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The Beginner's Guide to Contemporary Upland and Waterfowl Literature

If you believe you're living in the “good old days” of bird hunting right now, pick up one—or many—of these modern-day literary works to keep your favorite memories alive.

The Beginner's Guide to Contemporary Upland and Waterfowl Literature

You might think the golden era of bird hunting has long since passed, but these contemporary writers are currently filling pages with upland and waterfowl stories built to last. (Photo By: Tom Keer)

It’s a bit challenging to buy books in the digital age, isn’t it? There are fewer than ever bookstores to sell new releases, and that makes it hard to find a store with shelves stocked with current titles. Consumer appetites have changed, and their tastes and preferences are more focused on entertainment, self-help, or politics. The digital world has had quite an impact, too.


Be on the Lookout for Books

Once, I asked a friend if he thought the internet was going to be a thing.

“Nah,” he said, “it won’t take off. The web is just a glorified phonebook.”

He was wrong about that, but if you use the web to your advantage, it can be a great resource. A quick Google search or a stroll through Amazon shows a number of upland and waterfowl titles published by contemporary writers. Some are traditionally published through a recognized house, while increasingly more are self-published. The irony of buying a book online is real but buy a Kindle version if you must. It’s a way to keep upland and waterfowl writing alive.  

But if you buy a hard copy, you may have something else of importance. You may have the next rare book sitting on the table next to your favorite reading chair. Buying a book today may be like buying Hemingway’s "The Sun Also Rises" from a bookstore in 1926 or an Elmer Crowell gunning block from a rack in the 1940s. While I’m not a heavy social media user, you will find a lot of these authors on various platforms. You won’t find all contemporary writers online, but many of them are. In that way the digital world is much more than a glorified phonebook. It’s a way to be connected with some of your favorite writers beyond their recent book.

So here are some of my own recommendations. I’m sure I’ve missed more than a few, so pass along your recommendations. I’m always looking for more good writers to read.

classic upland bird and waterfowl hunting books
Pour a nip of something strong and paw through the pages to keep the feathers and flushes running through your mind all year long. (Photo By: Tom Keer)

Contemporary Upland and Waterfowl Writers

Nancy Anisfield: Shotwad: Besides the Point, Reverse Points: Bird Dogs Reconsidered


Rick Bass: Colter: The True Story of the Best Dog I Ever Had

Joel Vance Bobs: Brush and Brittanies

Dave Books: Wingbeats and Heartbeats

Reid Bryant: Training Bird Dogs with Ronnie Smith

Chris Camuto: Hunting from Home

Tom Carney: Among the Aspens, Sun-Drenched Days, Two-Blanket Nights, Bird Dogs and Betty Cakes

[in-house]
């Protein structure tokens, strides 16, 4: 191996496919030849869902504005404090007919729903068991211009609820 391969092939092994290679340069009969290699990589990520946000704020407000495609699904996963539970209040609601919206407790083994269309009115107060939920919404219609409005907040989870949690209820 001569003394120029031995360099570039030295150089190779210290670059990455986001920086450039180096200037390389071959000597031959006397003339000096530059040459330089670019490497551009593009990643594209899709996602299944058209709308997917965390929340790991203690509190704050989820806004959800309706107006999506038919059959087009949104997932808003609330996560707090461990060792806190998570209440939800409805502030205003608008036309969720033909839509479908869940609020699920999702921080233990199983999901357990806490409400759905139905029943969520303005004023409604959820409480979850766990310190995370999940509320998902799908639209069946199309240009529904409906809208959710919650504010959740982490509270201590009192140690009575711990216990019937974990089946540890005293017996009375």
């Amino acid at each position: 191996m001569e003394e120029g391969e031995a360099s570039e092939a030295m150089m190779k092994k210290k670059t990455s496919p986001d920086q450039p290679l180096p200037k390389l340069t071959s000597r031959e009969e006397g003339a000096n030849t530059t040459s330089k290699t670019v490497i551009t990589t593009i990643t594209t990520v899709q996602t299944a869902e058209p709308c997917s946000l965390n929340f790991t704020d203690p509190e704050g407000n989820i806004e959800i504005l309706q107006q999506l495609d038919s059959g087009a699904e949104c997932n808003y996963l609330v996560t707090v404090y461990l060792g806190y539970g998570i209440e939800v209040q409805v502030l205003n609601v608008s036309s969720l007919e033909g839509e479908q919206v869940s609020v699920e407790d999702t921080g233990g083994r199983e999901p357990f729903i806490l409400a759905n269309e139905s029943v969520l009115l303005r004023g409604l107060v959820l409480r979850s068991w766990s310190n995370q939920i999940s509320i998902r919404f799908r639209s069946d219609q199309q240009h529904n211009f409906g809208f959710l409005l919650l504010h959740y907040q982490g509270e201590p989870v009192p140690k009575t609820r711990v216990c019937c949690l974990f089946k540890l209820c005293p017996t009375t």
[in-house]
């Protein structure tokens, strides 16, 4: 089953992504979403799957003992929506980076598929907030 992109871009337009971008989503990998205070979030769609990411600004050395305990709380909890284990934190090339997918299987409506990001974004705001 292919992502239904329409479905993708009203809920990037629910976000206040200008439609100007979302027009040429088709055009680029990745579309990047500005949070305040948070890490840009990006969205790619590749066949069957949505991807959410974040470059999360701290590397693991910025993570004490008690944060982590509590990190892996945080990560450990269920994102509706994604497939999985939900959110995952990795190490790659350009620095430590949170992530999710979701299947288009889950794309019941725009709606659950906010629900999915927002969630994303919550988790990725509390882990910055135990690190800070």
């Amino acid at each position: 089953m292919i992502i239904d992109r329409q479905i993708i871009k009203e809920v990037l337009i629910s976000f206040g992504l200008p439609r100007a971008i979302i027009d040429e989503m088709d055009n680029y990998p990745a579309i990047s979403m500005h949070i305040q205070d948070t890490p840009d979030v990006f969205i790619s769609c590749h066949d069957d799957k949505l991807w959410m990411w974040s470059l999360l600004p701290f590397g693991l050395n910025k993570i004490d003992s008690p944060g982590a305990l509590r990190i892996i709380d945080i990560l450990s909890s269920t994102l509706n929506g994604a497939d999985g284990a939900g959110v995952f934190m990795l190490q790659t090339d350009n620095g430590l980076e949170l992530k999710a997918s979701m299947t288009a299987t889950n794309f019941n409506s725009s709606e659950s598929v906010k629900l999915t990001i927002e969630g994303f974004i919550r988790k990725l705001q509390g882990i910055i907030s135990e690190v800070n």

Jim Casada: The Greatest Quail Hunting Book Ever

Robert J. Demott: Afield: American Writers on Bird Dogs

Tom Dokken: Retriever Training

Tom Davis: To the Point, Tattered Autumn Sky, Lynn Bogue Hunt

Robert J. Demott: Afield: American Writers on Bird Dogs

Jim Fergus: A Hunter’s Road

Tim Flanigan: Grouse and Woodcock: The Birds of my Life

Mike Gaddis: Jenny Willow, From a Higher Hill

John Holt: Kicking Up Trouble

Tom Huggler: A Fall of Woodcock

Joe Healy: Training a Young Pointer

Jerry Johnson: Hunting Birds, Crazy Old Coot

Lost Branch Sportsman’s Club: Jake Smith, Chris Smith, Jon Osborn, Greg Frey: Northwest of Someplace and Another Day Afield

Jim McCann: Upland Hunting in Alaska

Reb McNally: Chukars Will Shoot Back

Robert Milner: Retriever Training for the Duck Hunter, Retriever Training: A Back to the Basics Approach, Absolutely Positively Gun Dog Training

Eddie Nickens: The Last Wild Road

Mark Parman: Among the Aspens: Northwoods Grouse and Woodcock Hunting

David Petersen: A Hunter’s Heart Anthology

Peter Ryan: Hunting Life Moments of Truth

David Seybold: Seasons of the Hunter

Randy Schultz: Endless October

Christopher Smith: Small Water Waterfowling

Steve Smith: America’s Bird: The Many Faces of Pheasant Hunting, Woodcock Rising

Guy de la Valdene: Making Game, For a Handful of Feathers

Andy Wayment: Idaho Ruffed Grouse Hunting: The Heartbeat of the Woods, Idaho Upland Days

Art Wheaton: Grouse Country

Ben O. Williams: Huns and Hun Hunting, Best Day Yet, Bird Dog: The Instinctive Training Method

Jon Wongrey: A Covey of Tales, Moments of Glory

Bret Wonnacut: A Millionaire’s Dream

Tom Word: None Held Back, A Little Competition, The Ninth Pup

Pat Wray: A Chuker Hunter’s Companion

The venerable Kennel Club recently reported that while trendy, designer dogs are surging in popularity, many Brits are favoring more traditional breeds. In 2020, English setter registrations reached a record low, placing the breed on the organization’s ‘vulnerable category.’ But in 2021, setter popularity roared back, with double the number being registered last year. Let’s hope the same holds true for contemporary books about our favorite subjects. These books will provide value immediately. All you have to do is to sit down, open the cover, and read.  

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